Regular maintenance ensures a rental property remains safe, comfortable, and functional for tenants. This helps landlords retain tenants and attract new ones, leading to consistent rental income. A well-maintained property reflects positively on a landlord’s reputation, which can lead to positive word-of-mouth recommendations and fostering good relationships with tenants.
In this article, we'll list down 7 effective steps to maintain your property when renting it out. Let's dive in!
7 Steps to Maintain Your Rental Property
Maintaining your rental property is crucial for tenant satisfaction, property value, legal compliance, cost savings, and time efficiency. The following are 7 ways landlords can keep their rental properties well-maintained.
1. Provide Running Water
Running water is a fundamental necessity for daily living. Tenants need access to clean and running water for cooking, cleaning, and other essential activities. Many jurisdictions require landlords to provide habitable living conditions, including access to running water.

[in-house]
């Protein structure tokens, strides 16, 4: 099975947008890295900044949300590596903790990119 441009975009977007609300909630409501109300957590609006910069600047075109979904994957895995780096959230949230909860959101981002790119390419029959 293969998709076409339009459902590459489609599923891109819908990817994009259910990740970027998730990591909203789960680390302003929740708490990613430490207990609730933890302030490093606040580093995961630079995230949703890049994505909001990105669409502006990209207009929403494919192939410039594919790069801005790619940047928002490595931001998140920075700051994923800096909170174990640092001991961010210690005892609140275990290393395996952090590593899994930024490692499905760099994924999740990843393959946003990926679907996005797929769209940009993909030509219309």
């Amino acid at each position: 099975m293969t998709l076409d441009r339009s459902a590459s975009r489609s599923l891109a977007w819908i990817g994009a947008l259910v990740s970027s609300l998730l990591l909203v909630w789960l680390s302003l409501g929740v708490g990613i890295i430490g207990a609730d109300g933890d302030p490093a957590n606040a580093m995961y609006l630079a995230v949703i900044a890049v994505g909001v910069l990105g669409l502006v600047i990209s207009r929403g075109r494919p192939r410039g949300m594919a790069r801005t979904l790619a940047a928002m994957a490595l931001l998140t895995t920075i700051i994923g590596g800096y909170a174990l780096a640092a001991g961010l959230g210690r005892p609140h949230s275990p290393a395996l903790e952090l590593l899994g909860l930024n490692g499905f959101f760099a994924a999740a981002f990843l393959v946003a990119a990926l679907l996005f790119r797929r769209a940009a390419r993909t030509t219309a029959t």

Adequate access to clean and running water improves tenants' overall quality of life and well-being. It's a key factor in providing a safe and comfortable living environment.
2. Maintain Common Areas
Well-kept common areas enhance the overall living experience for tenants. Clean, functional, and aesthetically pleasing common spaces contribute to tenant satisfaction and positive impressions. Appealing common areas can attract prospective tenants, as the state of communal spaces is often a factor that potential renters consider when choosing a place to live.
Overall, maintaining the common areas of a rental property is essential for tenant satisfaction, attracting and retaining tenants, enhancing property image, increasing property value, reducing liability risks, and fostering positive relationships between landlords and tenants.
3. Follow Local and Provincial Building Codes
Local and provincial building codes are designed to ensure the safety of occupants and visitors. Compliance with these codes helps prevent hazards and accidents. Adhering to local and provincial building codes helps provide a safe and habitable living environment for tenants.